Jeff: Yeah.

Terry Butler: Those couple albums. And then went back to Massacre for a couple years. Did Six Feet for a while.

Jeff: Yeah.

Terry Butler: And then now into Obituary.

Jeff: Yeah. Back in those days with Massacre and Death, like was it harder to get ... not necessarily get the word out, because we did talk about social media, but was it harder to get the fan base growing because it was ... I mean, metal itself was such a new thing.

Terry Butler: Yeah.

Jeff: I mean, we were ... and death metal itself coming from like the death era, you know.

Terry Butler: Well a lot of ... what helped a lot of that was tape trading back in the day.

Jeff: Right.

Terry Butler: I mean, a demo back then was really important, because labels just weren't signing people left and right. So you'd put a demo out, and everyone in the underground traded that demo, so that's how the word got out. And that's what Massacre did. Put two demos out in '86.

Jeff: Yep.

Terry Butler: And became a cult following, those demos are classics, you know.

Jeff: Mm-hmm (affirmative).

Terry Butler: And you know, from there ... it made it a lot easier to get signed later on. We tried ... Massacre didn't get signed and actually early on ... because we did the Death thing for a while, but then when we went back to Massacre, [inaudible] Records signed us immediately pretty much.

Jeff: Yeah.

Terry Butler: Yeah.

Jeff: And then you mentioned in between and parallel to all that, you also started playing for Six Feet Under and you played for Six Feet Under for I think over a decade, right?

Terry Butler: 16 years.

Jeff: 16 years-

Terry Butler: Yeah.

Jeff: My gosh. And that was ... from the early 90s into almost the modern era of metal. And Six Feet Under was one of those first bands that really started to be part of the conversation. Metal was always the underground, was always the ... you know, like the-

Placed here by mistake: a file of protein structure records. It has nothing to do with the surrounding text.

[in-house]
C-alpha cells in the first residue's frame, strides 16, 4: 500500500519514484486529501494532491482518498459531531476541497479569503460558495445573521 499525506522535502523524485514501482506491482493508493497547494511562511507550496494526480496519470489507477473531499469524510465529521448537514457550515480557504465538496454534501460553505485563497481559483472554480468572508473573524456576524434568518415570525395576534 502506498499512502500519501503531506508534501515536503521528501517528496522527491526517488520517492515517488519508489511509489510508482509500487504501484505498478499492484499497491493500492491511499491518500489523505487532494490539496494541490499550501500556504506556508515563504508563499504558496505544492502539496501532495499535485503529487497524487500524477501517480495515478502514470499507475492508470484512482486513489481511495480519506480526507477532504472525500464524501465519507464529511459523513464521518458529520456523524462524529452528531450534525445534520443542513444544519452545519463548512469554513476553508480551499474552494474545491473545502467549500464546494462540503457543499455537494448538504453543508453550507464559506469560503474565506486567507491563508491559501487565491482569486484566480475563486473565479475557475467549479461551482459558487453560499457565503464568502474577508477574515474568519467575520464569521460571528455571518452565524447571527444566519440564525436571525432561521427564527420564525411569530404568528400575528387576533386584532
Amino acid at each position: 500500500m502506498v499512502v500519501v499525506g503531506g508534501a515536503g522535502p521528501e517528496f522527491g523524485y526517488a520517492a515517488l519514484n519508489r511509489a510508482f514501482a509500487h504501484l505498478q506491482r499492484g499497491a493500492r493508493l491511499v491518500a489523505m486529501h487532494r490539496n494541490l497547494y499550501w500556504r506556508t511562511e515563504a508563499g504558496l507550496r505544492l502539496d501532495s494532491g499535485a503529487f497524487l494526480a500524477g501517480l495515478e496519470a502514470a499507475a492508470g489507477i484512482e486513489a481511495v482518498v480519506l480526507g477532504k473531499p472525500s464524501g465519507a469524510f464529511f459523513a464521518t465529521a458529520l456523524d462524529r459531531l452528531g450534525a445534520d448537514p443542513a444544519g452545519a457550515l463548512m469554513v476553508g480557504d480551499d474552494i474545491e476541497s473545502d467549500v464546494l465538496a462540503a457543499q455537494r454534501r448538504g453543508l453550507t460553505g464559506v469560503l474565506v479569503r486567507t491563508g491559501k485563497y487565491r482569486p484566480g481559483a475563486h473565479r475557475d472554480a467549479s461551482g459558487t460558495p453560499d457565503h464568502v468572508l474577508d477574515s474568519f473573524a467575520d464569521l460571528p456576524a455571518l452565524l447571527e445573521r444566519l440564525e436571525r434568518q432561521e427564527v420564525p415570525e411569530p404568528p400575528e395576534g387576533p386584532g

Terry Butler: Yeah.

Jeff: They're the guys in the dark corner, but with Six Feet Under, it really was these types of bands, like Hatebreed and that kind of thing, where it was starting to be part of the popular conversation.

Terry Butler: Yeah.

Jeff: What was that like?

Terry Butler: Well even today, metal, death metal and all of its offshoots, it's still a bastard child of music.

Jeff: Right.

Terry Butler: You know what I mean? It's looked at as like ... you know, let's just not talk about that.

Jeff: Right.

Terry Butler: It's horrible, it's terrible. That's how mainstream looks at it. But yeah, Six Feet early on ... we kind of ... I came from Death, you had Chris Cannibal, Allen West from Obituary, or whatever. People kind of thought, "Oh, it's going to be fast like Cannibal with some killer technical death riff." No.

Jeff: Right.

Terry Butler: We on purpose set out to let's just make this dark, heavy, groovy, simplified, where you can kind of digest all of it, you understand what it is and everything.